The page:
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arms asked August Augustin Hirschvogel beautiful began Bertalda bless Boaz Boston bright brother called castle child cold cried Danube dark dear door Dorothea dream Ernest eyes fancy father feet Fisherman forest Fort Adams Gathergold gave gentle gentleman Gluck gold Golden River hand head heard heart heaven Hirschvogel horse Huldbrand John Gilpin king knew Knight Kuhleborn laughed lips live looked Lord Meissen Moab morning mother mountains Munich Naomi neighbours never Nolan once Peter Rugg Philip Nolan Phiz poor Priest Ringstetten round Schwartz seemed smile snow snow-image soon soul spinet Stone Face stood stop story stove strange stranger Strehla sweet talk tears tell thee thing thou thought told took Treasure Valley turned Undine Undine's unto valley Violet and Peony voice wife window woman words young
Page 166 - His long red cloak well brush'd and neat He manfully did throw. Now see him mounted once again Upon his nimble steed, Full slowly pacing o'er the stones With caution and good heed. But finding soon a smoother road Beneath his well-shod feet, The snorting beast began to trot, Which gall'd him in his seat. So fair and softly...
Page 134 - And she went and came, and gleaned in the field after the reapers: and her hap was to light on a part of the field belonging unto Boaz, who was of the kindred of Elimelech. And, behold, Boaz came from Bethlehem, and said unto the reapers, The LORD be with you. And they answered him, The LORD bless thee.
Page 133 - Intreat me not to leave thee, or to return from «• following after thee, for whither thou goest, I will go; and where thou lodgest, I will lodge. Thy people shall be my people, and thy God my God. Where thou diest, will I die, and there will I be buried. The Lord do so to me, and more also, if aught but death part thee and me.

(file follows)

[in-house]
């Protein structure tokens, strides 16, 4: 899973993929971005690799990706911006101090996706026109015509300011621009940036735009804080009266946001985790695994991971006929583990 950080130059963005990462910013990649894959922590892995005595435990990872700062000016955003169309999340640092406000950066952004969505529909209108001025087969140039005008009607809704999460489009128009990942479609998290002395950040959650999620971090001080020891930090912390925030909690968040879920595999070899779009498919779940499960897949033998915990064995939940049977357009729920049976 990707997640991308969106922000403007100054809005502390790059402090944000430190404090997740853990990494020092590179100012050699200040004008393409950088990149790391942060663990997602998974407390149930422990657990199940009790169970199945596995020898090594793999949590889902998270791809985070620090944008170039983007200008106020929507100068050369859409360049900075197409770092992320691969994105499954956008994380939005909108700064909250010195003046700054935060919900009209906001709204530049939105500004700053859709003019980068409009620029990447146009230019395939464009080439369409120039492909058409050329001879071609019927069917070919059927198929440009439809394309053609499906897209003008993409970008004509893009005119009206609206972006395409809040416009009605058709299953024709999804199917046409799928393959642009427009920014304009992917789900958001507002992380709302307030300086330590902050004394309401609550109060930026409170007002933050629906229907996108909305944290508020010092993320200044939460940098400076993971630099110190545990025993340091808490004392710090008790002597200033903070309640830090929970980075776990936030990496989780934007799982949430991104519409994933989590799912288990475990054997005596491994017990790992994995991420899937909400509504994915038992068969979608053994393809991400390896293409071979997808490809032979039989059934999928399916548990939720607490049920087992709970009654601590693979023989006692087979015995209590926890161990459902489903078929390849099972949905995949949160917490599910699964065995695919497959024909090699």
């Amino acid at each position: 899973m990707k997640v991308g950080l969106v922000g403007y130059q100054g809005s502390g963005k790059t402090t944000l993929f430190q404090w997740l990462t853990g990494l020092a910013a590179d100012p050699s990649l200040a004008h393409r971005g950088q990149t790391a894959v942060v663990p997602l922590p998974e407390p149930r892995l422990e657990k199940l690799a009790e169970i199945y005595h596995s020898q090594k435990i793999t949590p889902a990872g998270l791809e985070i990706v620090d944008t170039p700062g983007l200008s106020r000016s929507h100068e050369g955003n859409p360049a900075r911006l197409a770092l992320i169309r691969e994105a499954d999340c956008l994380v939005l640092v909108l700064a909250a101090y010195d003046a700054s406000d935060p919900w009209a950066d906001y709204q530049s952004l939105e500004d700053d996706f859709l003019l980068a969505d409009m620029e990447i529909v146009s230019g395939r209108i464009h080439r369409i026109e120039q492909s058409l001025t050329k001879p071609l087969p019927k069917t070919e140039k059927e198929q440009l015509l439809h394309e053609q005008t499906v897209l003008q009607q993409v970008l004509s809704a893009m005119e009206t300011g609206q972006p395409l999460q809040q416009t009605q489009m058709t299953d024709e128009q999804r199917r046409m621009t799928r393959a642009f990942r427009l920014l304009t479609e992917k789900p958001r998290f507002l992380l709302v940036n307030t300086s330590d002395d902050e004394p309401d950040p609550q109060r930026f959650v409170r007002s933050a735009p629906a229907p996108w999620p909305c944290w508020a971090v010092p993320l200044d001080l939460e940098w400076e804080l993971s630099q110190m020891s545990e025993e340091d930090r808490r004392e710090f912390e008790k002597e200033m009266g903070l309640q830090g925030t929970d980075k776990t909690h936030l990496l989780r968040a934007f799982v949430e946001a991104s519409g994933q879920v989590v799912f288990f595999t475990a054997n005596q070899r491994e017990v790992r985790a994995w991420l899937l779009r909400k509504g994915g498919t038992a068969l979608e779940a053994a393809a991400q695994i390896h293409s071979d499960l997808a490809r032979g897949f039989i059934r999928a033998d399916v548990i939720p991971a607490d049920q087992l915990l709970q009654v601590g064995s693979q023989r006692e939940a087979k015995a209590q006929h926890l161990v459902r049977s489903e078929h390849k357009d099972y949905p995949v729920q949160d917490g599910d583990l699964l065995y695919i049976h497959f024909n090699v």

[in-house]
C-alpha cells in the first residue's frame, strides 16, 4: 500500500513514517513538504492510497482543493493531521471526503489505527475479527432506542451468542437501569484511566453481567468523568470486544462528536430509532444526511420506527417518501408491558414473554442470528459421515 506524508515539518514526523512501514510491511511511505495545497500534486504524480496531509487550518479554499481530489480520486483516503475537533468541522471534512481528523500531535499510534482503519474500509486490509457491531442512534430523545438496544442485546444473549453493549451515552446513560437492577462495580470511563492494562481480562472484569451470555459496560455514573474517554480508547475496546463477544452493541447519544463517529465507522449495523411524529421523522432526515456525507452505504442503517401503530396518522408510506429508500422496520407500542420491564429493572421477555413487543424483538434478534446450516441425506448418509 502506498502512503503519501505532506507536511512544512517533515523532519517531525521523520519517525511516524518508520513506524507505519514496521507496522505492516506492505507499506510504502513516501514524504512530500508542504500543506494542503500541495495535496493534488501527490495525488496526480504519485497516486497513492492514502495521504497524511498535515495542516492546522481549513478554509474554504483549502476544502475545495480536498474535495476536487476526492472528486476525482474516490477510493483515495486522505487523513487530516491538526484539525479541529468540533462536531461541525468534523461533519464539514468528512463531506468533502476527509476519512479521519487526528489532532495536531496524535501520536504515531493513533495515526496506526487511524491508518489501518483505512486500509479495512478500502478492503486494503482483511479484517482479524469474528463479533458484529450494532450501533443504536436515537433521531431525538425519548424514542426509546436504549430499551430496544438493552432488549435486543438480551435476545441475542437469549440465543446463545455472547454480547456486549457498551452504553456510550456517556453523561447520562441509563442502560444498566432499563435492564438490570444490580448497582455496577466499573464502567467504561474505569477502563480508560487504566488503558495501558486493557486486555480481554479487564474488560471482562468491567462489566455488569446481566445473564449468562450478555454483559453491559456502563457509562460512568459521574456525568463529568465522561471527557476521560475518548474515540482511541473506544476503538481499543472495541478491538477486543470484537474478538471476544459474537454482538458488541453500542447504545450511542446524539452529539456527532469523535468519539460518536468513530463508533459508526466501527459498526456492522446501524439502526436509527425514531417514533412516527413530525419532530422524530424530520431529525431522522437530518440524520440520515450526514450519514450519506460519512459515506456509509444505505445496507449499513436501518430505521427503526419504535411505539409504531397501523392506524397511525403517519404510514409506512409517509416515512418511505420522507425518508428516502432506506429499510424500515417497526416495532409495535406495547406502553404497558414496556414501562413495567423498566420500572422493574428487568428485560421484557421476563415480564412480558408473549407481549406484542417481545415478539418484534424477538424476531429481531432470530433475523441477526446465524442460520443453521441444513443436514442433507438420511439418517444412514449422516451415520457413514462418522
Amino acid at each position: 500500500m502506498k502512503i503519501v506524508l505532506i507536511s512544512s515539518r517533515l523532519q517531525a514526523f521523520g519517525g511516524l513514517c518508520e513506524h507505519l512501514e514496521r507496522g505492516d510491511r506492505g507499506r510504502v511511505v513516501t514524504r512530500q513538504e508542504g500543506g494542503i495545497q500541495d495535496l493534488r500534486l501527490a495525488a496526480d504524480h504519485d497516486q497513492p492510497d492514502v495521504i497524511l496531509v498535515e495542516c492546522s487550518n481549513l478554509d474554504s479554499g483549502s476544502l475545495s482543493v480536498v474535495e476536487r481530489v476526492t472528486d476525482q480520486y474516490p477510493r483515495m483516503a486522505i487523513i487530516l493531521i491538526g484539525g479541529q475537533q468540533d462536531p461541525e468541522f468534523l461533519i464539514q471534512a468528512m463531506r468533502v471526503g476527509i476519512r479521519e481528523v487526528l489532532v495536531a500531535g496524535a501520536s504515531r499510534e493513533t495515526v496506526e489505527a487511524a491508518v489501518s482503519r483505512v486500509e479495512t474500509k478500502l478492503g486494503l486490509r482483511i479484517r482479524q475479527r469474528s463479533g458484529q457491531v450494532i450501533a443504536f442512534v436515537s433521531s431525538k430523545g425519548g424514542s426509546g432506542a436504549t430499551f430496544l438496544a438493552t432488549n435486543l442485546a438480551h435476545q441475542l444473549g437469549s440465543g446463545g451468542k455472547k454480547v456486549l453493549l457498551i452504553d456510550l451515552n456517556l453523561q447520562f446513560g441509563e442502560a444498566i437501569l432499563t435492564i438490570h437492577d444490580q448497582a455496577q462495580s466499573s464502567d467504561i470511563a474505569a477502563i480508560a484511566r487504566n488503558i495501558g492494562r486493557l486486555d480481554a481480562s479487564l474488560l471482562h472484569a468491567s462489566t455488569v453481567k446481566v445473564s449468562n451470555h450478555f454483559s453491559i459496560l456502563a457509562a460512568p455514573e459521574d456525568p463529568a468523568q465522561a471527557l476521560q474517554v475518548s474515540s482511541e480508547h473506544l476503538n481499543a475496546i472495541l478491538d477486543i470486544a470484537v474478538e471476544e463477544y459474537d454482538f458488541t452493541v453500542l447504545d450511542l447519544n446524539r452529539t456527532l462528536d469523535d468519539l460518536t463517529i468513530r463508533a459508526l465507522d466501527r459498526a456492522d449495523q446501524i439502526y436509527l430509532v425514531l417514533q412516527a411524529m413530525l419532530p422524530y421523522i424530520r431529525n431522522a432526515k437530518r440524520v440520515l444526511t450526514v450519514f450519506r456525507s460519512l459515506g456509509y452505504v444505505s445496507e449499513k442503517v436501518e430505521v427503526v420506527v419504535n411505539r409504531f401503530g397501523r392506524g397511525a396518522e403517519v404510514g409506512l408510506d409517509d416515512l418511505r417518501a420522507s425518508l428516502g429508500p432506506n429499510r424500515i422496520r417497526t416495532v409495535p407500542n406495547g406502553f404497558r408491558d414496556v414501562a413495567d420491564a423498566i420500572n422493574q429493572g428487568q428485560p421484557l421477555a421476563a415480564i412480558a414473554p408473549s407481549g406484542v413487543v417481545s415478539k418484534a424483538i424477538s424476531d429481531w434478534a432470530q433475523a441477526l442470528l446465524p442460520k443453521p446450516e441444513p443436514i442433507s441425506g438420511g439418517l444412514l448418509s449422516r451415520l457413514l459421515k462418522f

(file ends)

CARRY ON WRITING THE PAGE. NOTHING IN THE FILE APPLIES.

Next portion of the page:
Page 202 - But now they desire a better country, that is, an heavenly: wherefore God is not ashamed to be called their God: for he hath prepared for them a city.
Page 165 - I am a linen-draper bold, As all the world doth know, And my good friend the Calender Will lend his horse to go.
Page 132 - NOW it came to pass in the days when the judges ruled, that there was a famine in the land.
Page 164 - Gilpin's spouse said to her dear, " Though wedded we have been These twice ten tedious years, yet we No holiday have seen. "To-morrow is our wedding-day, And we will then repair Unto the Bell at Edmonton All in a chaise and pair.
Page 135 - It hath fully been shewed me all that thou hast done unto thy mother in law since the death of thine husband; and how thou hast left thy father and thy mother, and the land of thy nativity, and art come unto a people which thou knewest not heretofore. The Lord recompense thy work, and a full reward be given thee of the Lord God of Israel, under whose wings thou art come to trust.
Page vii - There was once a child, and he strolled about a good deal, and thought of a number of things. He had a sister who was a child, too, and his constant companion. These two used to wonder all day long.
Page 7 - there are enough of them to keep you warm. Walk!" "I'm very, very hungry, sir; couldn't you spare me a bit of bread before I go?" "Bread, indeed!" said Schwartz; "do you suppose we've nothing to do with our bread but to give it to such red-nosed fellows as you?" "Why don't you sell your feather?" said Hans sneeringly. "Out with you." "A little bit,